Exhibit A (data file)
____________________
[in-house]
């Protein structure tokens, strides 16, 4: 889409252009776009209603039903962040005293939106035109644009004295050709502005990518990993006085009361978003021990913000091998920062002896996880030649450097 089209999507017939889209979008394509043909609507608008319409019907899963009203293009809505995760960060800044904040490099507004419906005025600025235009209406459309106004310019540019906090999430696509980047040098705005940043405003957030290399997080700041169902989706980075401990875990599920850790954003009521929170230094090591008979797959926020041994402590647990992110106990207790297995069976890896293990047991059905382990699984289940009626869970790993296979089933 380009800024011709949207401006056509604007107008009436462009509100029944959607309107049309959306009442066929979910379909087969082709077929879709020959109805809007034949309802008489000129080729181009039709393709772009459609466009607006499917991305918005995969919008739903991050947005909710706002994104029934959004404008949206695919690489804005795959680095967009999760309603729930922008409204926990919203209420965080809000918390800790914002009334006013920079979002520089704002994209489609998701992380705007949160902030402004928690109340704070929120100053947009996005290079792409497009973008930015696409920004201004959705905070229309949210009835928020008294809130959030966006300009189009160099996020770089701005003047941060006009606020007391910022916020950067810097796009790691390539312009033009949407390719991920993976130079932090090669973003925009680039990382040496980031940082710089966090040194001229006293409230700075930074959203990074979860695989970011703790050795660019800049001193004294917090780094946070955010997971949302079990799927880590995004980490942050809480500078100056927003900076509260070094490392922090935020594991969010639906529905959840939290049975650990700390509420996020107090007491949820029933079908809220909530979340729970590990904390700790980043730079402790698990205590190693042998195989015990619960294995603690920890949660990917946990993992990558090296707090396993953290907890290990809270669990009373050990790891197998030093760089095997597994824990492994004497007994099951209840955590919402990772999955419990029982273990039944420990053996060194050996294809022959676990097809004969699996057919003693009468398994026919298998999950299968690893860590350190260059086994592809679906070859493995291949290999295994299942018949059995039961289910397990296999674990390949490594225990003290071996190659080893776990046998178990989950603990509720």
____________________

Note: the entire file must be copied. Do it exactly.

[in-house]
């Protein structure tokens, strides 16, 4: 889409252009776009209603039903962040005293939106035109644009004295050709502005990518990993006085009361978003021990913000091998920062002896996880030649450097 089209999507017939889209979008394509043909609507608008319409019907899963009203293009809505995760960060800044904040490099507004419906005025600025235009209406459309106004310019540019906090999430696509980047040098705005940043405003957030290399997080700041169902989706980075401990875990599920850790954003009521929170230094090591008979797959926020041994402590647990992110106990207790297995069976890896293990047991059905382990699984289940009626869970790993296979089933 380009800024011709949207401006056509604007107008009436462009509100029944959607309107049309959306009442066929979910379909087969082709077929879709020959109805809007034949309802008489000129080729181009039709393709772009459609466009607006499917991305918005995969919008739903991050947005909710706002994104029934959004404008949206695919690489804005795959680095967009999760309603729930922008409204926990919203209420965080809000918390800790914002009334006013920079979002520089704002994209489609998701992380705007949160902030402004928690109340704070929120100053947009996005290079792409497009973008930015696409920004201004959705905070229309949210009835928020008294809130959030966006300009189009160099996020770089701005003047941060006009606020007391910022916020950067810097796009790691390539312009033009949407390719991920993976130079932090090669973003925009680039990382040496980031940082710089966090040194001229006293409230700075930074959203990074979860695989970011703790050795660019800049001193004294917090780094946070955010997971949302079990799927880590995004980490942050809480500078100056927003900076509260070094490392922090935020594991969010639906529905959840939290049975650990700390509420996020107090007491949820029933079908809220909530979340729970590990904390700790980043730079402790698990205590190693042998195989015990619960294995603690920890949660990917946990993992990558090296707090396993953290907890290990809270669990009373050990790891197998030093760089095997597994824990492994004497007994099951209840955590919402990772999955419990029982273990039944420990053996060194050996294809022959676990097809004969699996057919003693009468398994026919298998999950299968690893860590350190260059086994592809679906070859493995291949290999295994299942018949059995039961289910397990296999674990390949490594225990003290071996190659080893776990046998178990989950603990509720």